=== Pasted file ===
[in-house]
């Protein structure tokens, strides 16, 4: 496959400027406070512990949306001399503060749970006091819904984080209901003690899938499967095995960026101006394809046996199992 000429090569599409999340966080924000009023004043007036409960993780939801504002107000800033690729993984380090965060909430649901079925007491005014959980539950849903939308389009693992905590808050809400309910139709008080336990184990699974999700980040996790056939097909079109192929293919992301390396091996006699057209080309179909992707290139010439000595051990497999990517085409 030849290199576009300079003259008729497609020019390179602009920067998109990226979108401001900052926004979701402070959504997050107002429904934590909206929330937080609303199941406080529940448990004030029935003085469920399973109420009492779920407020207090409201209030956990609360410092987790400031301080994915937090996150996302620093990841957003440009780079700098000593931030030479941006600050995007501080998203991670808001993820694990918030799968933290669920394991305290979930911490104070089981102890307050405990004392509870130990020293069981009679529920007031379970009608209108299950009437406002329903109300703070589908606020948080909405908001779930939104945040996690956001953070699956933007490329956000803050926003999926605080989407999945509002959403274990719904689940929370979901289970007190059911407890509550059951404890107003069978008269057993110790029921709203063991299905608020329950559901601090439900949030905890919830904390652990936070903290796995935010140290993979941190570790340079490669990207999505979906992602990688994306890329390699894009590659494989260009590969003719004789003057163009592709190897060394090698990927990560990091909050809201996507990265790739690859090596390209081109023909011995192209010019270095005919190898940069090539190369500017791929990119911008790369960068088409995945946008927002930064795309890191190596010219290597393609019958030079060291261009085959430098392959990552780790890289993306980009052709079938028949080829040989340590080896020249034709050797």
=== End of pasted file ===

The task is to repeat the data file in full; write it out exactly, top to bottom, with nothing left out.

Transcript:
[in-house]
């Protein structure tokens, strides 16, 4: 496959400027406070512990949306001399503060749970006091819904984080209901003690899938499967095995960026101006394809046996199992 000429090569599409999340966080924000009023004043007036409960993780939801504002107000800033690729993984380090965060909430649901079925007491005014959980539950849903939308389009693992905590808050809400309910139709008080336990184990699974999700980040996790056939097909079109192929293919992301390396091996006699057209080309179909992707290139010439000595051990497999990517085409 030849290199576009300079003259008729497609020019390179602009920067998109990226979108401001900052926004979701402070959504997050107002429904934590909206929330937080609303199941406080529940448990004030029935003085469920399973109420009492779920407020207090409201209030956990609360410092987790400031301080994915937090996150996302620093990841957003440009780079700098000593931030030479941006600050995007501080998203991670808001993820694990918030799968933290669920394991305290979930911490104070089981102890307050405990004392509870130990020293069981009679529920007031379970009608209108299950009437406002329903109300703070589908606020948080909405908001779930939104945040996690956001953070699956933007490329956000803050926003999926605080989407999945509002959403274990719904689940929370979901289970007190059911407890509550059951404890107003069978008269057993110790029921709203063991299905608020329950559901601090439900949030905890919830904390652990936070903290796995935010140290993979941190570790340079490669990207999505979906992602990688994306890329390699894009590659494989260009590969003719004789003057163009592709190897060394090698990927990560990091909050809201996507990265790739690859090596390209081109023909011995192209010019270095005919190898940069090539190369500017791929990119911008790369960068088409995945946008927002930064795309890191190596010219290597393609019958030079060291261009085959430098392959990552780790890289993306980009052709079938028949080829040989340590080896020249034709050797």